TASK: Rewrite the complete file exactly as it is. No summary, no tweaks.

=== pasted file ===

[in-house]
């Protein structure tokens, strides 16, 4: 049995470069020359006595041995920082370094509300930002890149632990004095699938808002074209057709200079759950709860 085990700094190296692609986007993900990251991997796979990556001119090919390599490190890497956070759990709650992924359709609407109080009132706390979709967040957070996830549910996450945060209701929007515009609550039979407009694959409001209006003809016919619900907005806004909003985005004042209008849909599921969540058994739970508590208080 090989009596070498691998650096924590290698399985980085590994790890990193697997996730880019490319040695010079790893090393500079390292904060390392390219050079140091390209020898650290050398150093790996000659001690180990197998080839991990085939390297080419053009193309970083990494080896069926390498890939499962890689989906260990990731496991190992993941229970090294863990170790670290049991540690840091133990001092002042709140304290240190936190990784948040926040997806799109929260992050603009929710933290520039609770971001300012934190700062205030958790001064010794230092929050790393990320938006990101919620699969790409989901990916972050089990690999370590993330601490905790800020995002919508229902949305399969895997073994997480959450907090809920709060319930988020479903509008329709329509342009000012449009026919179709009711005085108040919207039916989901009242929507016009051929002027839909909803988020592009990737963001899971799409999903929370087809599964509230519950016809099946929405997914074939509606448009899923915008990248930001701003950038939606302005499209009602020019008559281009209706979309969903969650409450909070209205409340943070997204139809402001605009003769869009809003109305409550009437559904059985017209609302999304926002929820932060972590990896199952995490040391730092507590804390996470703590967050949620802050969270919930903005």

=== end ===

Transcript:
[in-house]
């Protein structure tokens, strides 16, 4: 049995470069020359006595041995920082370094509300930002890149632990004095699938808002074209057709200079759950709860 085990700094190296692609986007993900990251991997796979990556001119090919390599490190890497956070759990709650992924359709609407109080009132706390979709967040957070996830549910996450945060209701929007515009609550039979407009694959409001209006003809016919619900907005806004909003985005004042209008849909599921969540058994739970508590208080 090989009596070498691998650096924590290698399985980085590994790890990193697997996730880019490319040695010079790893090393500079390292904060390392390219050079140091390209020898650290050398150093790996000659001690180990197998080839991990085939390297080419053009193309970083990494080896069926390498890939499962890689989906260990990731496991190992993941229970090294863990170790670290049991540690840091133990001092002042709140304290240190936190990784948040926040997806799109929260992050603009929710933290520039609770971001300012934190700062205030958790001064010794230092929050790393990320938006990101919620699969790409989901990916972050089990690999370590993330601490905790800020995002919508229902949305399969895997073994997480959450907090809920709060319930988020479903509008329709329509342009000012449009026919179709009711005085108040919207039916989901009242929507016009051929002027839909909803988020592009990737963001899971799409999903929370087809599964509230519950016809099946929405997914074939509606448009899923915008990248930001701003950038939606302005499209009602020019008559281009209706979309969903969650409450909070209205409340943070997204139809402001605009003769869009809003109305409550009437559904059985017209609302999304926002929820932060972590990896199952995490040391730092507590804390996470703590967050949620802050969270919930903005």